“First, there is the basic proposition that if the international obligation involves enforcement in the courts which is not already authorized by municipal law, legislation is needed to make the necessary changes in the law or equip the Executive with the necessary means to execute the obligation; it is for the Parliament and not the Executive to make or alter municipal law. … Secondly, not all legislative approval of treaties or other obligations entered into by the Executive renders the treaty binding upon individuals within Australia as part of the law of the Commonwealth, or creates justiciable rights for individuals. An example is s. 3 (sic) of Charter of the United Nations Act 1945. This simply states that the Charter is “approved”, something insufficient to render the Charter binding on individuals in Australia: Bradley v The Commonwealth [1973] HCA 34; (1973) 128 CLR 557 at 582, Koowarta supra at 224. See also Dietrich v The Queen supra pp 66-67. The legislation with which this appeal is concerned is not within this class, because s. 7 states that certain provisions of the Convention “have the force of law” in Australia.”

As also noted by Hayne J. in Joosse v Australian Securities and Investment Commission [1998] HCA 77 (at 21):

“The third element in the submissions made by the applicants, and the one to which greatest significance was given in oral argument, asserts that significance is to be attached to certain of Australia’s international dealings. These contentions fail to take account of certain basic principles. First, provisions of an international treaty to which Australia is a party do not form part of domestic law unless incorporated by statute. It follows that what one of the applicants referred to as various human rights instruments do not of themselves give rights to or impose obligations on persons in Australia. Similarly, the Charter of the United Nations does not have the force of law in Australia.”

Similarly, regarding the International Covenant on Civil and Political Rights, in Dietrich v The Queen [1992] HCA 57 Toohey J (at 22) held that:

“The ratification by Australia of the ICCPR on 13 August 1980 did not render it part of Australian municipal law((199) Simsek v. MacPhee (1982) 148 CLR 636, at pp 641-642. See also Kioa v. West (1985) 159 CLR 550, per Gibbs C.J. at p 570.). The ICCPR is now contained in Sched.2 to the Human Rights and Equal Opportunity Commission Act 1986 (Cth). While the Act confers power on the Human Rights and Equal Opportunity Commission to investigate and conciliate alleged breaches of rights contained in the ICCPR, it does not create justiciable rights for individuals. Likewise, although Australia’s accession to the First Optional Protocol to the ICCPR effective as of 25 December 1991 enables Australians to petition the United Nations Human Rights Committee for alleged violations of the rights set out in the ICCPR, it does not make the ICCPR part of Australian municipal law.”

Parliamentary Supremacy

Since this time, several States and territories have enacted human rights legislation, effectively incorporating human rights treaties into the domestic law of the State or territory. These are the Human Rights Act 2004 (ACT), the Charter of Human Rights and Responsibilities Act 2006 (Vic), and more recently the Human Rights Act 2019 (Qld).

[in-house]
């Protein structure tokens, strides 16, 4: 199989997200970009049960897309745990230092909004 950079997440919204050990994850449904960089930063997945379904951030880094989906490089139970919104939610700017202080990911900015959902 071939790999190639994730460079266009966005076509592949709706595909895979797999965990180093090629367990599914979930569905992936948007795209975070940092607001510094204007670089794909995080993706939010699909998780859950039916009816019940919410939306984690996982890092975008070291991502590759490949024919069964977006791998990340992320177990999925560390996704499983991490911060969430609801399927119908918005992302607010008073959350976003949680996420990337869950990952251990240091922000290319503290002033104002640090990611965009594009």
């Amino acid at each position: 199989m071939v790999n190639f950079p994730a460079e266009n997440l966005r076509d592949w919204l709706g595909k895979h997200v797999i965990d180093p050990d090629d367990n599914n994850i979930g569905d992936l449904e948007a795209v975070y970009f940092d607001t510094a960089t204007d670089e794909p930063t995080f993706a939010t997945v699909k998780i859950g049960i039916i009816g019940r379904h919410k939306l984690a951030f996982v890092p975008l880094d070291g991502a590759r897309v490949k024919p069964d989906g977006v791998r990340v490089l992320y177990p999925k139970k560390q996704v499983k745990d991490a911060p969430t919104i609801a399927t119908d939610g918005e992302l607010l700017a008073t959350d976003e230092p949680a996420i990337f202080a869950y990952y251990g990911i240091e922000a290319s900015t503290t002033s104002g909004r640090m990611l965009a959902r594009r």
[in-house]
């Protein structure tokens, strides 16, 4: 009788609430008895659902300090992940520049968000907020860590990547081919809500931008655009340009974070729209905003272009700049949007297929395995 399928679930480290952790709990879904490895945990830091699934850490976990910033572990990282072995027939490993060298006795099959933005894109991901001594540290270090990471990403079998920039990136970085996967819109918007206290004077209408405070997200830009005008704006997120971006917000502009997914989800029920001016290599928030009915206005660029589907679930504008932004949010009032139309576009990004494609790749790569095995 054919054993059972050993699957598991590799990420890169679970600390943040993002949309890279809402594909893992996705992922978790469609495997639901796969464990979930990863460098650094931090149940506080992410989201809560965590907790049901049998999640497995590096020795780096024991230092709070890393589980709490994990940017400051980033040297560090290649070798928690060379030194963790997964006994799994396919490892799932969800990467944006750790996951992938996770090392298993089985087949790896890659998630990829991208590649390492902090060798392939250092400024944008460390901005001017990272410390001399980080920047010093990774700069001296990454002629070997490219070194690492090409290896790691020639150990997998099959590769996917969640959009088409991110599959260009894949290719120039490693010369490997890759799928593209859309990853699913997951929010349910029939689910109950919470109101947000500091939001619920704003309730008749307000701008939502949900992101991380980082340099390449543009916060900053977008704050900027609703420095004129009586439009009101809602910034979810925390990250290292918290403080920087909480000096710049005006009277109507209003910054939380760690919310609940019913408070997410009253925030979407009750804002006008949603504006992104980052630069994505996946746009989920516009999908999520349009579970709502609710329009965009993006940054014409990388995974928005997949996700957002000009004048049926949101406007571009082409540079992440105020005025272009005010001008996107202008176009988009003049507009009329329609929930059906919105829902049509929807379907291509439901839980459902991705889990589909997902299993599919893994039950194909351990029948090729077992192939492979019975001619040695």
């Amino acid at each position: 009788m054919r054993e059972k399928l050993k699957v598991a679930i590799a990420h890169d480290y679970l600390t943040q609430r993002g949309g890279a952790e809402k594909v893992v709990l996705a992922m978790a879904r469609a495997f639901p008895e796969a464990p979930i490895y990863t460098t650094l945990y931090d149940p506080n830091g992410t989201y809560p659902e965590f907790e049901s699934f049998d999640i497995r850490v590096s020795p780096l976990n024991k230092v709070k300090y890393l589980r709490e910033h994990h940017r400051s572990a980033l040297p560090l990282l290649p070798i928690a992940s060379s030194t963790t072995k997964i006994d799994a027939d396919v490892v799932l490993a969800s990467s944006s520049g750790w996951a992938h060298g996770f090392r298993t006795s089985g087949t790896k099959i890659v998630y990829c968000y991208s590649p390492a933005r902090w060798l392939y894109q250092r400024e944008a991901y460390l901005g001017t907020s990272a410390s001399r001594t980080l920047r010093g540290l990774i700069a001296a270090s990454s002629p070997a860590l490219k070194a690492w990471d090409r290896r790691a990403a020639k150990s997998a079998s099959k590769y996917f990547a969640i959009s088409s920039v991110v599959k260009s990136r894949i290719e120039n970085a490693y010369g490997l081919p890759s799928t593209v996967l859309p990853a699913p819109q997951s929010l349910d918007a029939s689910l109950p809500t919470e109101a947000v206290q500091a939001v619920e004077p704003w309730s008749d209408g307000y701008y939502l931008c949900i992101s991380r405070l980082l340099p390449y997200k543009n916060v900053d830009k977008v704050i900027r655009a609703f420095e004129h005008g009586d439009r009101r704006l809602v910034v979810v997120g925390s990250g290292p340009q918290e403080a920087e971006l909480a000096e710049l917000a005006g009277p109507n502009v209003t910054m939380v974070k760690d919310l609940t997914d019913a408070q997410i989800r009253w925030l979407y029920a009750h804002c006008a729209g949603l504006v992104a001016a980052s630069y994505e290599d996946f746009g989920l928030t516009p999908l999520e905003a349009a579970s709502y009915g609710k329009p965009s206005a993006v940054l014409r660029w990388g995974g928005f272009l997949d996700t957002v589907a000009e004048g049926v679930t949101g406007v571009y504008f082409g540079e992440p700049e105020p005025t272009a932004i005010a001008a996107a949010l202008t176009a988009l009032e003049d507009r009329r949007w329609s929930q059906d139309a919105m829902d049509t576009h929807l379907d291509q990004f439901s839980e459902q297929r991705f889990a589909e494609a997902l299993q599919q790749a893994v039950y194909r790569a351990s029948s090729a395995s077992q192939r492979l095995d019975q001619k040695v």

It is important to note that this does not make the actual treaty part of domestic law, but the enactment itself. These are ordinary legislation, which by their very nature are open to modification and limitation by subsequent legislation.  For example, section 28 of the ACT Act, section 7 of the Victorian Act, and section 13 of the Queensland Act, all provide that human rights may be limited in certain circumstances, as seen during the pandemic. 

Even when an international treaty is brought into domestic law through legislation, the High Court has held in Momcilovic v The Queen & Ors [2011] HCA 34 that the Charter of Human Rights and Responsibilities Act 2006 (Vic) does not empower the courts to radically re-interpret legislation or subvert the parliaments intent. It was held that the Charter protects fundamental human rights while maintaining parliamentary sovereignty.

Legal obligations of non-signatory nations

While Australia may be a signatory nation of the treaty, non-signatory nations may also be found in breach of the Universal Declaration of Human Rights, so there is no real difference between the legal obligations of a signatory nation or a non-signatory nation.

While the Universal Declaration of Human Rights was adopted unanimously by the General Assembly of the UN in 1948, it is not a binding treaty that states ratify or accede to. Rather, it is a declaration of:

“…a common standard of achievement for all peoples and nations, to the end that every individual and every organ of society … shall strive by teaching and education to promote respect for these rights and freedoms and by progressive measures, national and international, to secure their universal and effective recognition and observance, both among the peoples of Member States themselves and among the peoples of territories under their jurisdiction.”

Treaties form a common basis for negotiations between nations. It is more difficult working with those that are outside the treaty system. However, if the UNDHR has become part of customary international law binding all nations, it becomes the basis of mutual obligations between states, and nations can be held accountable for their compliance or non-compliance with it regardless of whether individual states have ratified or acceded to the relevant treaties.

Means of applying international law

Michael Kirby AC CMG.; “Domestic Implementation of International Human Rights Norms ” 

The Bangalore Principles state, in effect: 

  • 1. International law (whether human rights norms or otherwise) is not, in most common law countries. part of domestic law.
  • 2. Such law does not become part of domestic law until Parliament so enacts or the judges (as another source of law-making) declare the norms thereby established to be part of domestic law.
  • 3. The judges will not do so automatically, simply because the norm is part of international law or is mentioned in a treaty – even one ratified by their own country.
  • 4. But if an issue of uncertainty arises (by a gap in the common law or obscurity in its meaning or ambiguity in a relevant statute), a judge may seek guidance in the general principles of international law, as accepted by the community of nations.
  • 5. From this source material, the judge may ascertain and declare what the relevant rule of domestic law is. It is the action of the judge, incorporating the rule into domestic law, which makes it part of domestic law.

Robert French CJ.; “International Law and Australian Domestic Law“